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Review: The Wackness

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I love explaining the premise of The Wackness: Josh Peck exchanges weed for therapy sessions with Ben Kingsley. It really is as good as it sounds — actually, it’s better. Overlooked and underrated, The Wackness offers gorgeous cinematography, an amazing soundtrack, and strong performances by every member of the cast. But most importantly, it’s a coming-of-age film that feels true. Its depictions of youth leak like an open wound in the best possible way.

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Summer doesn’t officially start for me until I’ve re-watched The Wackness, which takes place in the summer of ‘94, in a New York where Giuliani still reigns king. (“Fuckin’ Giuliani!” the characters lament throughout the film.) Josh Peck’s character, Luke Shapiro, has just graduated high school and waits in the purgatory known as the summer before college. Luke deals weed to earn money for school, bumps Nas and A Tribe Called Quest, and falls for Squires’ stepdaughter, the aloof and all-too-cool-girl Stephanie (played by Olivia Thirlby). In between, he sees Dr. Jeffrey Squires to talk about his depression. “Does this have anything to do with Kurt Cobain?” Squires asks him at one point.

Squires, however, has his own shit to deal with — a failing marriage, a midlife crisis and arrested development, proving that all of the answers don’t necessarily come with age.

The Wackness is a capsule of two places in time; New York in the early 90s, and the more nebulous, yet relatable, realm of post-adolescence. It captures both perfectly. It evokes a nostalgia for 90s NYC as fully and as equally as the universal memory of being 18, and the former self we all once inhabited.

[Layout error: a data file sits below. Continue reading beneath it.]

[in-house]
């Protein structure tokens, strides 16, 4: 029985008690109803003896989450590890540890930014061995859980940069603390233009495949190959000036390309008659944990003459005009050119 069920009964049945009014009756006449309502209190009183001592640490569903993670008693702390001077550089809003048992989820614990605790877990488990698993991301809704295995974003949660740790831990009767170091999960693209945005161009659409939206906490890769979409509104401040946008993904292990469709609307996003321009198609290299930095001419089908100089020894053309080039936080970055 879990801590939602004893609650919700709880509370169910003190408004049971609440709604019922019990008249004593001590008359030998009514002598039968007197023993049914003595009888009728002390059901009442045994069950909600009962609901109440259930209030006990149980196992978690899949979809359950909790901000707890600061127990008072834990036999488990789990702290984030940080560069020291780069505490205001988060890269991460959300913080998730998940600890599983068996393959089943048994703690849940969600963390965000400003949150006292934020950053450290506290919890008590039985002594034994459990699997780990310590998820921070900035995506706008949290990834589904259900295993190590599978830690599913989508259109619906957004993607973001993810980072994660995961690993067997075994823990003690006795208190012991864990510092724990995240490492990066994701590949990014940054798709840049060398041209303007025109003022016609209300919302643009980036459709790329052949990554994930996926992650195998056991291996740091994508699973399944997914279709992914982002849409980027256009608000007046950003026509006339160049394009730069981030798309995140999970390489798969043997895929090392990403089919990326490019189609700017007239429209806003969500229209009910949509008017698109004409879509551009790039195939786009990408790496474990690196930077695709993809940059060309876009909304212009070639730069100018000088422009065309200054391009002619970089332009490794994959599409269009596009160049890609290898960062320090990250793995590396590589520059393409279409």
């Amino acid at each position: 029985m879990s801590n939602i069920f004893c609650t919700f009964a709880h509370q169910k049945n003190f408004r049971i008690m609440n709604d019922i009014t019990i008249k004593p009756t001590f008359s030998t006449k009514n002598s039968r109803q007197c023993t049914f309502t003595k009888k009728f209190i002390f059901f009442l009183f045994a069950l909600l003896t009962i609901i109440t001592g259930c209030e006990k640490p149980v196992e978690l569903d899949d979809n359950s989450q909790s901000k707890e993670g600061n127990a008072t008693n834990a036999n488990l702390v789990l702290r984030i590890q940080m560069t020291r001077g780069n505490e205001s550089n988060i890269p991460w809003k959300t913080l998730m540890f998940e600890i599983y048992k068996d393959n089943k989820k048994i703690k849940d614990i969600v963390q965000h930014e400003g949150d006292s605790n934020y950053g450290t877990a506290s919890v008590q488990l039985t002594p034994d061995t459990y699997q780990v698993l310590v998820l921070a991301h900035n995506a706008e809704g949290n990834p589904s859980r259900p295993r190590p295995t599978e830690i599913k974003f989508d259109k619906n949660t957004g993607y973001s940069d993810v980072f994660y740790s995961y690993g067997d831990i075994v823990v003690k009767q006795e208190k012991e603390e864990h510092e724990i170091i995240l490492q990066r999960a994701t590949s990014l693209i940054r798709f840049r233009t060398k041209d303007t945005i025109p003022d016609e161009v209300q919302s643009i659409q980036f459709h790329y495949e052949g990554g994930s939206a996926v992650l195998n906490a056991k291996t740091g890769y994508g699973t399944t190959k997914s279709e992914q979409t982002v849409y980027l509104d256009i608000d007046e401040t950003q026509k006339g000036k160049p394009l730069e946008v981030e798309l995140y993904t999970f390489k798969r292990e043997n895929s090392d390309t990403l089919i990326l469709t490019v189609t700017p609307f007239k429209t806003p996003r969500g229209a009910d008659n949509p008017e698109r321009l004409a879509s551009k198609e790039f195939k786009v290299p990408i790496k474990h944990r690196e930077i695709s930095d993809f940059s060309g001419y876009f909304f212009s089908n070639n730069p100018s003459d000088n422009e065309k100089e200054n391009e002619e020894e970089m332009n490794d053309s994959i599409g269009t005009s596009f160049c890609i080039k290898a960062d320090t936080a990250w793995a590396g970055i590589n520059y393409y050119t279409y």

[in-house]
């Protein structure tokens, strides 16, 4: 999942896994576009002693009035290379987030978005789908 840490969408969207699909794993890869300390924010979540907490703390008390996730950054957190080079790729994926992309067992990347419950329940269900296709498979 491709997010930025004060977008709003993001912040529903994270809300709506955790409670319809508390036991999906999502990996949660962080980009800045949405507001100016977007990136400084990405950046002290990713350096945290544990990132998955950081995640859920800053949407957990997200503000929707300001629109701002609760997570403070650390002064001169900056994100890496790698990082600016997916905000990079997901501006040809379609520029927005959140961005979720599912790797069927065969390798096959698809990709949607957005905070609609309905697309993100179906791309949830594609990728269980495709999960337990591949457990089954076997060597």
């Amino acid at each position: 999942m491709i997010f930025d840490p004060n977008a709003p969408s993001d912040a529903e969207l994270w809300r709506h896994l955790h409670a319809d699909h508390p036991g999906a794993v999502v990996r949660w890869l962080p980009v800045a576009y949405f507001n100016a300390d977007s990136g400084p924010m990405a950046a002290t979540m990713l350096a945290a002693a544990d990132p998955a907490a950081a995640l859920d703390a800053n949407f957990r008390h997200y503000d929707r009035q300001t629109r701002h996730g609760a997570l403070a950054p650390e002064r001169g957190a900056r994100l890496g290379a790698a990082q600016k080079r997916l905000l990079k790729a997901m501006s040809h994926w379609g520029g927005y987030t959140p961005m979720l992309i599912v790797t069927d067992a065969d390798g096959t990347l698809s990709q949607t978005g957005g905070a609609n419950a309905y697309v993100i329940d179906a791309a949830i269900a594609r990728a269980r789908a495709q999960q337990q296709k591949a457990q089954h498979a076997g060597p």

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The entire movie hinges on this nostalgia, and it feels almost tangible: the sizzling pavement of a hot summer day in the city. The snap of a mixtape sliding into a Walkman. Faith Evans’ “You Used to Love Me” floating out of a boombox (is there any better song for sultry summer nights?). The golden hour of the late afternoon sun. The shake and hiss of a spray-paint bottle, the spread of graffiti. The palpable sweatbox of a New York high-rise. The ring of a pager, the clink of a payphone.

Most of all, The Wackness reflects the certain magic of summer and its feeling of infinite possibility, despite its finite end. And end it does. New York’s transition echoes the characters own, as they kick and scream through the shift of a time of unrestrained freedom to one of accountability.

To me, it’s a near-perfect film; take my faithful yearly rewatches as a testament to its quality. Luke Shapiro is one of the most winsome protagonists in recent memory. If nothing else, watch it just to see Ben Kingsley quoting Biggie’s “The What,” without missing a beat. But it’s a movie that you watch to bask in a certain feeling, and you’d be remiss not to dwell in it for a while.



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